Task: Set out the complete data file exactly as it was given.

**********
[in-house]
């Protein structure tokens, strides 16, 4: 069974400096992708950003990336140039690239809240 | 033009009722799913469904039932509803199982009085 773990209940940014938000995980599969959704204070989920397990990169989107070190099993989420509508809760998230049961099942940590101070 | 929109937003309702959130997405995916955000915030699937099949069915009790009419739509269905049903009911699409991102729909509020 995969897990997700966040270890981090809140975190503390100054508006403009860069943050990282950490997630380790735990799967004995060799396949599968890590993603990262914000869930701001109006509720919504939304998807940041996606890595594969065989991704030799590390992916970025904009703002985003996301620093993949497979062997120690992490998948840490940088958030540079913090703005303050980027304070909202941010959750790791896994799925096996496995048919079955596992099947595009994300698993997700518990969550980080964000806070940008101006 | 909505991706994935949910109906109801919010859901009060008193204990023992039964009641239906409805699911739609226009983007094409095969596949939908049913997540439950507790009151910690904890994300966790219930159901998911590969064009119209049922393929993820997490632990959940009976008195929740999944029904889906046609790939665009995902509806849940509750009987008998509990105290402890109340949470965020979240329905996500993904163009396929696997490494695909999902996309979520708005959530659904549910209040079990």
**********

[in-house]
């Protein structure tokens, strides 16, 4: 069974400096992708950003990336140039690239809240 | 033009009722799913469904039932509803199982009085 773990209940940014938000995980599969959704204070989920397990990169989107070190099993989420509508809760998230049961099942940590101070 | 929109937003309702959130997405995916955000915030699937099949069915009790009419739509269905049903009911699409991102729909509020 995969897990997700966040270890981090809140975190503390100054508006403009860069943050990282950490997630380790735990799967004995060799396949599968890590993603990262914000869930701001109006509720919504939304998807940041996606890595594969065989991704030799590390992916970025904009703002985003996301620093993949497979062997120690992490998948840490940088958030540079913090703005303050980027304070909202941010959750790791896994799925096996496995048919079955596992099947595009994300698993997700518990969550980080964000806070940008101006 | 909505991706994935949910109906109801919010859901009060008193204990023992039964009641239906409805699911739609226009983007094409095969596949939908049913997540439950507790009151910690904890994300966790219930159901998911590969064009119209049922393929993820997490632990959940009976008195929740999944029904889906046609790939665009995902509806849940509750009987008998509990105290402890109340949470965020979240329905996500993904163009396929696997490494695909999902996309979520708005959530659904549910209040079990």